Biomass plant moves one step closer

Renewable energy joint venture Forth Energy’s plans to construct a biomass power plant at the port of Dundee, Scotland, are set to be lodged with the Scottish government.

With Scotland aiming for half of its electricity and 11% of its heat to be produced from renewable energy in 10 years’ time, it is thought that the facility would be well received by all.

However the power plant is facing opposition from various environmental groups, including ‘Residents Against Tay Turbines’, who are claiming that the plant’s 300-foot chimney will cause negative effects on Dundee’s air quality. But Forth Energy has dismissed such claims, explaining that no detrimental effects to the environment will come from the plant’s emissions.

According to Forth Energy 86% of Dundee’s population will be supplied with biopower produced at the site, while at the same time significantly decreasing the city’s carbon footprint by burning renewable materials, including wood pellets.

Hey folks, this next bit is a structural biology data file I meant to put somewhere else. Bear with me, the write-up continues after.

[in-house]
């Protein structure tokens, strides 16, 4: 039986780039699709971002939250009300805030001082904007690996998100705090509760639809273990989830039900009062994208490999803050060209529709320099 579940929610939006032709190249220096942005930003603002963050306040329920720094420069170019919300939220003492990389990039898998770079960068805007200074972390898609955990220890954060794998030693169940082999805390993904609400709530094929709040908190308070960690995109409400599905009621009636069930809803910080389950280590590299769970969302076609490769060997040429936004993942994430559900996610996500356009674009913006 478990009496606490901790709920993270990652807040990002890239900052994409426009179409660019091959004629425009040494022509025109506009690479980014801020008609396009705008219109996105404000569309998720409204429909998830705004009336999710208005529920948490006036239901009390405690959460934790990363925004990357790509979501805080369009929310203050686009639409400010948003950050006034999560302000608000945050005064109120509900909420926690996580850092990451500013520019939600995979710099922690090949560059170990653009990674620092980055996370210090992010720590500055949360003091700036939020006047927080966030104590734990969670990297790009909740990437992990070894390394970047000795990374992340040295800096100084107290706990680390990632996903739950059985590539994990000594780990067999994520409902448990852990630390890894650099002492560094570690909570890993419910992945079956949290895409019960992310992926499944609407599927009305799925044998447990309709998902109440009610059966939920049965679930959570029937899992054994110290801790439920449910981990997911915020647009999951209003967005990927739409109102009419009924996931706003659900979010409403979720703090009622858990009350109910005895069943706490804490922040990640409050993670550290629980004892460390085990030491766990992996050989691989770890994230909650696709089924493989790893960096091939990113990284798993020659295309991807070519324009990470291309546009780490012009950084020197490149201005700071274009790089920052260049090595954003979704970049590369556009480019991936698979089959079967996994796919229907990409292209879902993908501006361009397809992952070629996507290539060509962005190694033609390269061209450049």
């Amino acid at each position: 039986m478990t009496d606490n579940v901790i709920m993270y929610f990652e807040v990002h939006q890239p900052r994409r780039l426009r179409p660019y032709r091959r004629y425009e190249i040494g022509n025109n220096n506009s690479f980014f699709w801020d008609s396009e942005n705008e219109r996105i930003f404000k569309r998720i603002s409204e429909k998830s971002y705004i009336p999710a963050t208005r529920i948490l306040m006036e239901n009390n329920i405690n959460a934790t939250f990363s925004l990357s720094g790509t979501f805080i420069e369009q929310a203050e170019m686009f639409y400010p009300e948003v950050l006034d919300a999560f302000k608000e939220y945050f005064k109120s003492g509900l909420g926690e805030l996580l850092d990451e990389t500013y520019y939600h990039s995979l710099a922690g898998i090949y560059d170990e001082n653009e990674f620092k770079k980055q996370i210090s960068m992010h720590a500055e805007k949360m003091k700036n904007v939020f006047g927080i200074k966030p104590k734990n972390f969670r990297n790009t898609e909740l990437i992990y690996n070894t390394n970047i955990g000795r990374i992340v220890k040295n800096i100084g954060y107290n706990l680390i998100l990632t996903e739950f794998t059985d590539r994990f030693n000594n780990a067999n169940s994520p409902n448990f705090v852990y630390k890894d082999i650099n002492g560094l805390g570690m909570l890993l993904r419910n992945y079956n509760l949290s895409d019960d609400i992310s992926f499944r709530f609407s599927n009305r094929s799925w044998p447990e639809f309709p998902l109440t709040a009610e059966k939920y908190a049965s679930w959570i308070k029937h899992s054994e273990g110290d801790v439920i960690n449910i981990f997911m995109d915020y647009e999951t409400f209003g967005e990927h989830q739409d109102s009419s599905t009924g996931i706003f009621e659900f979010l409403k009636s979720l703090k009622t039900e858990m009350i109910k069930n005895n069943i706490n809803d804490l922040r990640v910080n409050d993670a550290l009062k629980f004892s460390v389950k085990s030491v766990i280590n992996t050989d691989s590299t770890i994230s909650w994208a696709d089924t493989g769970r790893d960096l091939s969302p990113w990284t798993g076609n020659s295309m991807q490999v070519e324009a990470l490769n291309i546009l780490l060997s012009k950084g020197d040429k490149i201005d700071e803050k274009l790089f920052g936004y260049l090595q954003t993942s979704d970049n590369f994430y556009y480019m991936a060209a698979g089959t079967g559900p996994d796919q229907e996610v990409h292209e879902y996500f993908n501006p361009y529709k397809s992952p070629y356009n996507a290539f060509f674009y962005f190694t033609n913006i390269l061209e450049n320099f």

‘Biomass is as reliable as coal or gas but has a significantly lower environmental impact and provides the opportunity to supply renewable low-carbon heat,’ said the managing director of Forth Energy Calum Wilson. ‘We believe that our proposed development…will act as a very positive symbol of a modern, green and vibrant city. Furthermore our proposals provide clear economic benefits for Dundee, including jobs and potential contracting opportunities in the local area.’

Roughly 300 jobs will be created during the construction phase, while a further 40 permanent and 20 port jobs will also become available.

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